Consumers whose credit has been battered by medical debt are getting relief from the credit-scoring industry.
FICO, creator of the most widely used and influential credit score, said last week that the latest version of its score will reduce the importance of overdue medical bills.
That’s good news for consumers, who often struggle to pay their medical bills. In fact, 1 in 4 U.S. families struggled to pay medical bills in 2012, and 10 percent said they had costs they couldn’t pay at all, according to the National Center for Health Statistics.
“What research has shown us is medical debt is not like other types of collections,” said Anthony Sprauve, FICO spokesman. “The score can now look at medical debt separate from other collections.”
The new version of FICO will also ignore debts that go to collection agencies and get repaid.
FICO’s two changes will have far-reaching impact.
Ten percent of debts that go into collection are paid off, Sprauve said.
“The other 90 percent are unpaid, and of that 90 percent, a little over 50 percent are unpaid medical debt, so you can see in the world of collections, medical debt is a huge issue,” he said.
“For people who have a clean credit history, it’s not an indicator of financial problems that they’re not going to be able to pay their debt. It’s an anomaly, a blip on the screen.”
FICO said its move is expected to raise the median FICO score 25 points for consumers whose only credit-record blemish is unpaid medical debts.
No expenditure can hurl you toward financial ruin as quickly as medical bills.
Experts say that even one negative medical collection mark can drop a consumer’s credit score. And that can potentially cost the consumer thousands of dollars in higher interest rates on home and automobile loans, credit cards and other lines of credit.
Also, because many medical bills are submitted first to insurance companies, consumers often don’t learn that they’re responsible for a medical bill until they hear from a collection agency.
“I think it’s a great change,” Plano mortgage banker Rodney Anderson said of FICO’s move. He has long sounded the alarm about how medical debt can wreck a credit record.
“They don’t say it’s completely going to remove it, but I think it’s a positive change,” Anderson said.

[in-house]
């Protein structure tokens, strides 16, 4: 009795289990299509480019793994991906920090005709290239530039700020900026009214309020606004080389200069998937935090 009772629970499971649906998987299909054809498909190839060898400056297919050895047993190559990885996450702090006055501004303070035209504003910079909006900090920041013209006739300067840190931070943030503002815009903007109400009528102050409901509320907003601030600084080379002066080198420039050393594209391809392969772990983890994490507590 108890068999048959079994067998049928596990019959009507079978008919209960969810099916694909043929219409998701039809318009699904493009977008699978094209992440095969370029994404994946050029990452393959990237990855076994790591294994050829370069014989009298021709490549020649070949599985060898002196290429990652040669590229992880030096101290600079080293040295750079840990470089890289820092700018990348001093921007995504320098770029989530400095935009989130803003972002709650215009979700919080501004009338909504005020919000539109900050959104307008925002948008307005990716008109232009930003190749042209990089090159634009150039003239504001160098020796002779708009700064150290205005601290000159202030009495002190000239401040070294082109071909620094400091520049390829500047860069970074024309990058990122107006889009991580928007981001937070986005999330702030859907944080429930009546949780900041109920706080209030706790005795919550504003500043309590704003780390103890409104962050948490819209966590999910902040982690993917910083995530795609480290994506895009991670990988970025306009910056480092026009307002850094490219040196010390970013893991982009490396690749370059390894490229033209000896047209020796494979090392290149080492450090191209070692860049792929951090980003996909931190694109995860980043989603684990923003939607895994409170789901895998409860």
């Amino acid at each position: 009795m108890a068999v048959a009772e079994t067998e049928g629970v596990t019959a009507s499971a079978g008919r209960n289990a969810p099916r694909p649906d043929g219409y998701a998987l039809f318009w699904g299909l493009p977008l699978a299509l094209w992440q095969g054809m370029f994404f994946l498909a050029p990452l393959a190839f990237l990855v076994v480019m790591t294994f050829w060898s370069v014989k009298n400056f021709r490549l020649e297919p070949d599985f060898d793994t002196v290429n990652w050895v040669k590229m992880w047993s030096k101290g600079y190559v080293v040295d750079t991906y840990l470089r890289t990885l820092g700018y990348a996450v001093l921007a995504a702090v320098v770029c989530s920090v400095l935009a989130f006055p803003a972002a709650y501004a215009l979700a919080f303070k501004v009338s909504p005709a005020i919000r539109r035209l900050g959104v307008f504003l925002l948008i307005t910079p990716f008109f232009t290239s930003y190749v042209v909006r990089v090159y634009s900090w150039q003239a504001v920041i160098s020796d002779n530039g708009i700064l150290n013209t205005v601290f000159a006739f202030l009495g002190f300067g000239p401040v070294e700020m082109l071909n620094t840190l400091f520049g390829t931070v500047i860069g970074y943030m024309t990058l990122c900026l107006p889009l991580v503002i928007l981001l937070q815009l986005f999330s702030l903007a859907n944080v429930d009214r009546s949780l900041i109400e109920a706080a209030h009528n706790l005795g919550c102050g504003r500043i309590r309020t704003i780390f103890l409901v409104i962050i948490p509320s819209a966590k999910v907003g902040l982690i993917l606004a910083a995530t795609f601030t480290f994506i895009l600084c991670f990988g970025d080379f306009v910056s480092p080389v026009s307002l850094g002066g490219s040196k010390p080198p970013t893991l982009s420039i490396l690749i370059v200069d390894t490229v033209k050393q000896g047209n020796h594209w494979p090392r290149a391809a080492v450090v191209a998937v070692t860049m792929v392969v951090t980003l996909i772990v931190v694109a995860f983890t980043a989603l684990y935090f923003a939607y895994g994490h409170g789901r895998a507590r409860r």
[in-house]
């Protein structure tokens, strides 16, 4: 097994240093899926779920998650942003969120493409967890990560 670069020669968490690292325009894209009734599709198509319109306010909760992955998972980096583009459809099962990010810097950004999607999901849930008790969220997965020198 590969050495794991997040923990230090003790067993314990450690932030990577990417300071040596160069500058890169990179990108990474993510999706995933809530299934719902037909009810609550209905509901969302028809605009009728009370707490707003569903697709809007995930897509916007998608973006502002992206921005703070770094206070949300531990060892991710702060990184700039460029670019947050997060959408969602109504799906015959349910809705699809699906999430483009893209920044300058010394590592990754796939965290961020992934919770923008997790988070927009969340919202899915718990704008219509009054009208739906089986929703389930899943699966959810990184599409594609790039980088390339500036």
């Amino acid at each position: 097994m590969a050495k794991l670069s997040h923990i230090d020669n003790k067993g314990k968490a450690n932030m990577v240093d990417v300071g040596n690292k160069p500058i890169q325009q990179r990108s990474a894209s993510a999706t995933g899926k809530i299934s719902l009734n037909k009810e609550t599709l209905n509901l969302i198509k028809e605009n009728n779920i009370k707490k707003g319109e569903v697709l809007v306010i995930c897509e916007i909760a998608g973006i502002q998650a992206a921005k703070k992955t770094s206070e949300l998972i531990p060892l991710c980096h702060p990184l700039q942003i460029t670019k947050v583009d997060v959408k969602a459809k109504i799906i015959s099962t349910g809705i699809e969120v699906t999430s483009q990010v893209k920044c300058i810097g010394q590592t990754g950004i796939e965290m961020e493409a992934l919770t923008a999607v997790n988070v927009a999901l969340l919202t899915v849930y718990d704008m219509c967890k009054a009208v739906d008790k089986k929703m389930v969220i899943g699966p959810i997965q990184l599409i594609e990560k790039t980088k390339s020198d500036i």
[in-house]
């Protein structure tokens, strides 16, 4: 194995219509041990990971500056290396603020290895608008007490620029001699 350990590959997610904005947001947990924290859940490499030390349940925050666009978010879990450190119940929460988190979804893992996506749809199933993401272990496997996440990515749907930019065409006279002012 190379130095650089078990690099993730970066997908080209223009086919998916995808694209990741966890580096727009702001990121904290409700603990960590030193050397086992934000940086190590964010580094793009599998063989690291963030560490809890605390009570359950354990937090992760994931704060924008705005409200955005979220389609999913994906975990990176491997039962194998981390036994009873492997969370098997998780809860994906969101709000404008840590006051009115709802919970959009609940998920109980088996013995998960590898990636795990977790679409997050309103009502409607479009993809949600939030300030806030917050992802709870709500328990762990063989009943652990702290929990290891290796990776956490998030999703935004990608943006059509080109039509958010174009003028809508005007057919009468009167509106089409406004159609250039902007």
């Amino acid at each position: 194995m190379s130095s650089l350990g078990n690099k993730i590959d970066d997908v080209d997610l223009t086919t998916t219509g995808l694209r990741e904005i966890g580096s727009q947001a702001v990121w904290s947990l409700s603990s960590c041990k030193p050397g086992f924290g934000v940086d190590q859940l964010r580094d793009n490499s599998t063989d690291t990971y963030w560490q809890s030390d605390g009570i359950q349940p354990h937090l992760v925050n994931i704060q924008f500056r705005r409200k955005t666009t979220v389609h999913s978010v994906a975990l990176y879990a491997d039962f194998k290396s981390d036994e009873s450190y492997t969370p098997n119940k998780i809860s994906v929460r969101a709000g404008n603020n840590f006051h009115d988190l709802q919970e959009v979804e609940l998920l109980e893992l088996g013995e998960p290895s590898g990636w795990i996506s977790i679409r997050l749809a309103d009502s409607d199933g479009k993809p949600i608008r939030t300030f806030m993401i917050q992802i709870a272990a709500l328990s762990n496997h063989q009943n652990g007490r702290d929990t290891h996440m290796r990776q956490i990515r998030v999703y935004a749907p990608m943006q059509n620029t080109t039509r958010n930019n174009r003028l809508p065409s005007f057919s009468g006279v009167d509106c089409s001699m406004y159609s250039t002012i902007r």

The Consumer Financial Protection Bureau also praised FICO’s change.
“A CFPB study recently found that some credit-scoring models may overly penalize consumers because of medical debt,” said a bureau spokeswoman. “Given the critical role that credit scores play in consumers’ lives, we welcome steps by the industry to adjust how it weighs medical debt.”
The new version of FICO will be available to the three national credit bureaus in the fall. They will evaluate it, and it will be released to lenders later this year.
Last year, VantageScore, a FICO competitor, began excluding medical debt when calculating a consumer’s score if the debt was reported by a hospital or doctor’s office. VantageScore also excludes all paid collections when calculating a consumer’s score.
Consumers need to realize that there are caveats to all this.
“FICO’s new scoring logic will help some consumers more than others,” said John Ulzheimer, president of Consumer Education at CreditSesame.com. “Consumers who have pristine credit reports but for medical collections will also likely see their scores skyrocket when those collections are paid, settled and then eventually updated to show a zero balance, as they’ll be ignored.”
But those with bad credit won’t benefit.
“If they’ve already got poor credit, then [the scoring agencies’] ignoring a collection or two is going to be largely meaningless,” Ulzheimer said.
There’s one more thing that consumers need to remember:
“Just because the FICO and VantageScore credit scores ignore or discount the impact of medical and paid collections doesn’t mean that the collection won’t still pose a problem,” Ulzheimer said. “The collections will still be present on the consumer’s credit reports, so lenders can still consider them.”
Still, FICO’s move is a good one.
Unpaid medical debt isn’t like other debt because it’s often beyond your control. It’s not caused by poor money management and therefore doesn’t reflect a person’s creditworthiness.
After all, you didn’t ask to have a major illness or a serious accident.
Reference: Pamela Yip – Dallas News
Credits to: James Pagan, FICO Credit Score Advisor | Certified FICO Professional ½ F.C.R.A/FACTA Certified | 972-985-2494 ½ After 6pm 817-658-8387